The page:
We present a reinforcement learning based framework for human-centered collaborative systems. The framework is proactive and balances the benefits of timely actions with the risk of taking improper actions by minimizing the total time spent to complete the task. The framework is learned end-to-end in an unsupervised fashion addressing the perception uncertainties and decision making in an integrated manner. The framework is shown to provide more fluent coordination between human and robot partners on an example task of packaging compared to alternatives for which perception and decision-making systems are learned independently, using supervised learning. The foremost benefit of the proposed approach is that it allows for fast adaptation to new human partners and tasks since tedious annotation of motion data is avoided and the learning is performed on-line.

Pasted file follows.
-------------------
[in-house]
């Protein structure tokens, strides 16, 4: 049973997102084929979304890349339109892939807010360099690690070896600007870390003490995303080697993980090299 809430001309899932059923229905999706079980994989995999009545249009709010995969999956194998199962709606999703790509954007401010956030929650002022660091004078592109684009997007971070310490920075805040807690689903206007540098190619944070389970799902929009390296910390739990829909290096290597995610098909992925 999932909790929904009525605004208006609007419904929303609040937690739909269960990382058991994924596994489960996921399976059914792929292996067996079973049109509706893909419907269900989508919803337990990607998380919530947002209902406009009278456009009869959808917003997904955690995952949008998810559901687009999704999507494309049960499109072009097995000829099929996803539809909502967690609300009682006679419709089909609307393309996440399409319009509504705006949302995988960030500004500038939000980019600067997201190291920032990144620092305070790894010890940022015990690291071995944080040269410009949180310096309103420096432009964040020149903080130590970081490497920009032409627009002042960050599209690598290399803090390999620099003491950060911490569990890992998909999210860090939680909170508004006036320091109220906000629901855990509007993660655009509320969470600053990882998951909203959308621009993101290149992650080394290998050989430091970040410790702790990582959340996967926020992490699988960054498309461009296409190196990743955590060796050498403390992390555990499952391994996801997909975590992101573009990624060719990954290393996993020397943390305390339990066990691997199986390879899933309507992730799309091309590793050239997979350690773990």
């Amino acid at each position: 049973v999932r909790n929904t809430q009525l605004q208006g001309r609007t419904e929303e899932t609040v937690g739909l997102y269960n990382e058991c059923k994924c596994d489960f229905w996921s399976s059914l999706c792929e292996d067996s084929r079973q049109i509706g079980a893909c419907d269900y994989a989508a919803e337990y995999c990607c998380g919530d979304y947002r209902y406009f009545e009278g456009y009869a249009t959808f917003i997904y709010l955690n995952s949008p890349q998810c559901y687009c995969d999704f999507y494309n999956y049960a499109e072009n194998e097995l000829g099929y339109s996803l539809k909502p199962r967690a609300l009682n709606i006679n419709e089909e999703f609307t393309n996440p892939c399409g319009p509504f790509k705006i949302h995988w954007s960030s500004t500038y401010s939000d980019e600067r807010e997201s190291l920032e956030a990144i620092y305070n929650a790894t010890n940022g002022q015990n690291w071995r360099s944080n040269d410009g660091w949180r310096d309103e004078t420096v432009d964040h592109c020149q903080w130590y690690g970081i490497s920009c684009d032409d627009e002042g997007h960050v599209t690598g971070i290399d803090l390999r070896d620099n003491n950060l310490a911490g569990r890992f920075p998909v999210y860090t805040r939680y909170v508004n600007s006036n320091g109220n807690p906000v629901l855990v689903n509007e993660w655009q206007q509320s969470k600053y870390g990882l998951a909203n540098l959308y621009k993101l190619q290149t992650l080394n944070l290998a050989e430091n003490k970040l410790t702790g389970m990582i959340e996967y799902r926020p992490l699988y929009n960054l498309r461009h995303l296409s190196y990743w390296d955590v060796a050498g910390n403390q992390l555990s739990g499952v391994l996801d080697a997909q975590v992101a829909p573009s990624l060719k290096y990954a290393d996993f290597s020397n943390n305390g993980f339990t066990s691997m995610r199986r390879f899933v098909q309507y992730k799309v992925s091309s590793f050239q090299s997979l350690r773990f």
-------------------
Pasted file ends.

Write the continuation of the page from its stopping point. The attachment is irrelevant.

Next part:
Many kinds of lower-limb exoskeletons were developed for walking assistance. However, time-delay arised from the computation time and the communication delays is still a general problem when controlling these exoskeletons. In this research, we proposed a novel method to prevent the time-delay when controlling a walking assist exoskeleton by predicting future plantar force and walking status. By using Long Short-term Memory (LSTM) and fully-connected network, the plantar force can be predicted only from the data measured from inertial measurement unit (IMU) sensors, not only during the periodic walking but also when the start and end of walking. The walking status and the desired assisting timing can also be detected from the predicted plantar force. By sending the control command beforehand with considering the time-delay, the exoskeleton can be moved right on the desired assisting timing. In the experiments, the prediction errors of the plantar force and the assisting timing are confirmed. The performance of the proposed method is also evaluated by controlling the exoskeleton using the trained model.